Here are some concrete ideas for things that can be done, right now, right away, to have a positive effect on the spill clean-up. And if there are those of you who read this who know of other things we can do, please do let me know so I can help spread the word.
#1 It is well-known that the containment booms for oil spills are filled with waste materials like hair, fur, and old nylons. (Check-out the YouTube video clip entitled “Hair Soaks Up Oil Spills“.) Collections of hair clippings from barbers and salons and fur clippings from pet groomers would be of tremendous assistance. A local hotel is working with a local environmental organization, Matter of Trust, to coordinate donations of old hosiery, pantyhose, stockings, clipped hair, and fur from pet groomers; that is the Ritz Carlton Hotel, 921 Canal St., NOLA 70130, 504-670-2817. Packages must be clearly labeled, such as “PANTYHOSE” or “HAIR CLIPPINGS”. If you live in New Orleans, you can drop off labeled packages of your old stockings right at the valet entrance of the hotel. You can also call your hair salon and dog groomer and request that they save all hair and fur for this important cause.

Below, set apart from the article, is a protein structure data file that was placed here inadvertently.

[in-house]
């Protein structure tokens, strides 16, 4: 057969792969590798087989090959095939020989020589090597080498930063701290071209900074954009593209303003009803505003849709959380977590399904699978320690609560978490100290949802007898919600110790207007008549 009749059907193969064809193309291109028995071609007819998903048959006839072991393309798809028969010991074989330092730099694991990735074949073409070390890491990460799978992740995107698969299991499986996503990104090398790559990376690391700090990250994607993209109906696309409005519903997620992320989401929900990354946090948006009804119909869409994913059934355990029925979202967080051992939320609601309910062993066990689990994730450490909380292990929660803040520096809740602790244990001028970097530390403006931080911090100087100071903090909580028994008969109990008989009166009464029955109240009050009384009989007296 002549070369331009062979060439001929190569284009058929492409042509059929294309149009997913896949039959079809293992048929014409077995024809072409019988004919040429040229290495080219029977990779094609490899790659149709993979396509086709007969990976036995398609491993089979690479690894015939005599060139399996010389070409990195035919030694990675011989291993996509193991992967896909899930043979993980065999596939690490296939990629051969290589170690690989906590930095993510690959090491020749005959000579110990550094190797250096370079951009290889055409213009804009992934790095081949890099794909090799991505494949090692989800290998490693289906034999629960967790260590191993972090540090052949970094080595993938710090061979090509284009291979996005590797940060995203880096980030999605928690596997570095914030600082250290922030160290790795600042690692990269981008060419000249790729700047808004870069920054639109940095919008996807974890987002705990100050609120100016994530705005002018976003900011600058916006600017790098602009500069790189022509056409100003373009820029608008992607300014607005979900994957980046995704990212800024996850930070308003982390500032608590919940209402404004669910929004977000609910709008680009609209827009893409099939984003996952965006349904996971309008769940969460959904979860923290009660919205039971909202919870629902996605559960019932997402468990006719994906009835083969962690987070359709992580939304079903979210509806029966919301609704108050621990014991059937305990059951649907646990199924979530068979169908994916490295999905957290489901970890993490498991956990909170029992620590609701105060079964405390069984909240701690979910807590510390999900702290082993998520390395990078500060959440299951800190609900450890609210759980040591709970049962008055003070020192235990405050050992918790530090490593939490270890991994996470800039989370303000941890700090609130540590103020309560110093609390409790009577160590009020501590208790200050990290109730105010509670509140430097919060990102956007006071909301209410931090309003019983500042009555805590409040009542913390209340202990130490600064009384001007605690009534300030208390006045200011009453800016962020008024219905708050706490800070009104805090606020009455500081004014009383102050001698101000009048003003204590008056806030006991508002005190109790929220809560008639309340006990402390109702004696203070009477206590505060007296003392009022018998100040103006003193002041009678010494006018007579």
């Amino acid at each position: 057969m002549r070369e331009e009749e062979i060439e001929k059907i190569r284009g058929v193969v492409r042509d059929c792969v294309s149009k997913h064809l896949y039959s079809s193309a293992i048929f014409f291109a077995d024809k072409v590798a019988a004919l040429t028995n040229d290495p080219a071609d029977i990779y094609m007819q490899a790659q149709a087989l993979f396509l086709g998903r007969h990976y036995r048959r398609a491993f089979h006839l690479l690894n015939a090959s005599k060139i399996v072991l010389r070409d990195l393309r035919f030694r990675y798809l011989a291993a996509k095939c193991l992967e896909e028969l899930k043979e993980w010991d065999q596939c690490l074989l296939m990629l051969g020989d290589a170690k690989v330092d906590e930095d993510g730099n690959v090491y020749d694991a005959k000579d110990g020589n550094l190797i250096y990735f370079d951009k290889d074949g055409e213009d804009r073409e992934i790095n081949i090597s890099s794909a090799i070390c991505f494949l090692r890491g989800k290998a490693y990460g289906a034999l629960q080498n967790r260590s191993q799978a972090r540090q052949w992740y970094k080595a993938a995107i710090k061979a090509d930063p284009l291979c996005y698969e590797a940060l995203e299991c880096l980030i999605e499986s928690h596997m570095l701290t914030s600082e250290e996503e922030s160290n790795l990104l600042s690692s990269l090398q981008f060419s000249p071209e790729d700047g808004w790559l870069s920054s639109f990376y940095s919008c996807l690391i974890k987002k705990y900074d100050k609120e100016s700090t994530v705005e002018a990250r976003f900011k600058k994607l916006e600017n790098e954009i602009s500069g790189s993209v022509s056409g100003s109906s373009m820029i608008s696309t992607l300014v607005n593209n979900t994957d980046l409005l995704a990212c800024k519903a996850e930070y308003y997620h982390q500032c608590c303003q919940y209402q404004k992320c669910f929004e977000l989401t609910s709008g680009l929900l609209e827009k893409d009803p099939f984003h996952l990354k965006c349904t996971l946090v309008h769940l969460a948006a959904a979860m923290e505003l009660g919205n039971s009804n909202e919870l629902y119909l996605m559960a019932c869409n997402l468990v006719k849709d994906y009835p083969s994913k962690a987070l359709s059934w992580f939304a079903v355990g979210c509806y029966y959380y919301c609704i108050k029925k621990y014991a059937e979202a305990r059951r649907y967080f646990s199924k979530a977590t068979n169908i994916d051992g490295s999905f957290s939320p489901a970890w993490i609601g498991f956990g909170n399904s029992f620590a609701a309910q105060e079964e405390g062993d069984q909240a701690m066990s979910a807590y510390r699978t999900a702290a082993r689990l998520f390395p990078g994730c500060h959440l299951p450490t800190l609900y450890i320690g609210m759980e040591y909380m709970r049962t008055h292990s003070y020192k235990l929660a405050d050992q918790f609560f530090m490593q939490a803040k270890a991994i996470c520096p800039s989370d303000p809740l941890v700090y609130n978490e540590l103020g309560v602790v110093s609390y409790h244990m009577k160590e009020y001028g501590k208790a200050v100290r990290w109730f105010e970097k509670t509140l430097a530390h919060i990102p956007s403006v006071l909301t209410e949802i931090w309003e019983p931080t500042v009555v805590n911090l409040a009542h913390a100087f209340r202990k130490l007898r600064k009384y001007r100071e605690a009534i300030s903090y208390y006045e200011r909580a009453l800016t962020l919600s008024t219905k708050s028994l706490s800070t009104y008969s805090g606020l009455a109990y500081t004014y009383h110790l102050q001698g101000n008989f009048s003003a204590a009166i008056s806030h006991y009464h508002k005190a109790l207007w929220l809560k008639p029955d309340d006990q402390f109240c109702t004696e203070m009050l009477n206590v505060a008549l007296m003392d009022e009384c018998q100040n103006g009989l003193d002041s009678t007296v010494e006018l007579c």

#2 If you are financially able, you can contribute to help the people who are hurt most. A fund has been set up by the Greater New Orleans Foundation, the Gulf Coast Oil Spill Fund, to collect money to benefit local communities (in Plaquemines, St. Bernard, and lower Jefferson parishes) most adversely affected by the disaster, who are mostly poor/economically marginal, Islenos, Vietnamese, or African American). Donations can be made online, and more information gathered, at www.gnof.org.
#3 If you are able and willing to, you can volunteer to help. In-person volunteers can register with the Coalition to Restore Coastal Louisiana, or through the Sierra Club. Recovery from this, as from Katrina, will be a marathon, not a sprint. We will need a lot of help for quite some time to come.
#4 If you live or visit near the Louisiana-Mississippi coast, and need to report damaged wild life or shoreline, these are the numbers to call: for oiled wildlife 866-557-1401; for damaged coastal areas 800-440-0858.
#5 Write and call your elected officials at the federal level. Demand clear procedures for emergencies in the Gulf. Demand accountability for when inevitable accidents happen. Demand immediate federal aid for the coast line, the wild life, and the human communities affected by such disasters.
Finally, we can all pray/meditate/send good thoughts when gathered in our faith communities. We can support and comfort each other in our rage and grief over this new disaster. We can use the work of our hands and the power of our minds to make this better and prevent its recurrence.
To all of you out there standing in solidarity with us in South Louisiana and the Gulf Coast, we thank you from the bottom of our hearts.